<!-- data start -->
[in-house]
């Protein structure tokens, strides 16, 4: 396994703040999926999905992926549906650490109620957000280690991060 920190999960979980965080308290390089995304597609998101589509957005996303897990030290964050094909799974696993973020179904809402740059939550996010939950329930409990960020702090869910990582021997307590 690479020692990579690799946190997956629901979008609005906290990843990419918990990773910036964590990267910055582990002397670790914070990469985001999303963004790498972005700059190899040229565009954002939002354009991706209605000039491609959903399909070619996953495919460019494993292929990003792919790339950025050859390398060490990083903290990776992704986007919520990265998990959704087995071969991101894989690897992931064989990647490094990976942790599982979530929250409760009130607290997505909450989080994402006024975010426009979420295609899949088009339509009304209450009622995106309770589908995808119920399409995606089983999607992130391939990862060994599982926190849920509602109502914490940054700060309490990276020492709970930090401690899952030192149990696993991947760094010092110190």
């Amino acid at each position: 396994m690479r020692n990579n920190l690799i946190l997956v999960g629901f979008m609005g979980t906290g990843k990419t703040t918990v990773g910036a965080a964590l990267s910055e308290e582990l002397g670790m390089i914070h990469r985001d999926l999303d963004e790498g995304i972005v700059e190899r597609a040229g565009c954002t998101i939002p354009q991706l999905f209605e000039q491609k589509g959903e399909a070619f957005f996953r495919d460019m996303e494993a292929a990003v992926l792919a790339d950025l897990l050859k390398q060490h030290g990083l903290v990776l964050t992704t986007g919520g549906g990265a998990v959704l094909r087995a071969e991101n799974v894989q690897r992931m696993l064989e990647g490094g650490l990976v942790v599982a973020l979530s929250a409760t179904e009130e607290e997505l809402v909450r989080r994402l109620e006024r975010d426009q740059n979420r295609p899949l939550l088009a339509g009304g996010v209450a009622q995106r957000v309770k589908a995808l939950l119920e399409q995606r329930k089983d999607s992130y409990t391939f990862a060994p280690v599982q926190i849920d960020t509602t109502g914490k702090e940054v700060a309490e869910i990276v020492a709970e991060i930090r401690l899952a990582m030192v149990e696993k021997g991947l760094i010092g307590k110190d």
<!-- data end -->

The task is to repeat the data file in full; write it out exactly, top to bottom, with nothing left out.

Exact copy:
[in-house]
């Protein structure tokens, strides 16, 4: 396994703040999926999905992926549906650490109620957000280690991060 920190999960979980965080308290390089995304597609998101589509957005996303897990030290964050094909799974696993973020179904809402740059939550996010939950329930409990960020702090869910990582021997307590 690479020692990579690799946190997956629901979008609005906290990843990419918990990773910036964590990267910055582990002397670790914070990469985001999303963004790498972005700059190899040229565009954002939002354009991706209605000039491609959903399909070619996953495919460019494993292929990003792919790339950025050859390398060490990083903290990776992704986007919520990265998990959704087995071969991101894989690897992931064989990647490094990976942790599982979530929250409760009130607290997505909450989080994402006024975010426009979420295609899949088009339509009304209450009622995106309770589908995808119920399409995606089983999607992130391939990862060994599982926190849920509602109502914490940054700060309490990276020492709970930090401690899952030192149990696993991947760094010092110190």
């Amino acid at each position: 396994m690479r020692n990579n920190l690799i946190l997956v999960g629901f979008m609005g979980t906290g990843k990419t703040t918990v990773g910036a965080a964590l990267s910055e308290e582990l002397g670790m390089i914070h990469r985001d999926l999303d963004e790498g995304i972005v700059e190899r597609a040229g565009c954002t998101i939002p354009q991706l999905f209605e000039q491609k589509g959903e399909a070619f957005f996953r495919d460019m996303e494993a292929a990003v992926l792919a790339d950025l897990l050859k390398q060490h030290g990083l903290v990776l964050t992704t986007g919520g549906g990265a998990v959704l094909r087995a071969e991101n799974v894989q690897r992931m696993l064989e990647g490094g650490l990976v942790v599982a973020l979530s929250a409760t179904e009130e607290e997505l809402v909450r989080r994402l109620e006024r975010d426009q740059n979420r295609p899949l939550l088009a339509g009304g996010v209450a009622q995106r957000v309770k589908a995808l939950l119920e399409q995606r329930k089983d999607s992130y409990t391939f990862a060994p280690v599982q926190i849920d960020t509602t109502g914490k702090e940054v700060a309490e869910i990276v020492a709970e991060i930090r401690l899952a990582m030192v149990e696993k021997g991947l760094i010092g307590k110190d």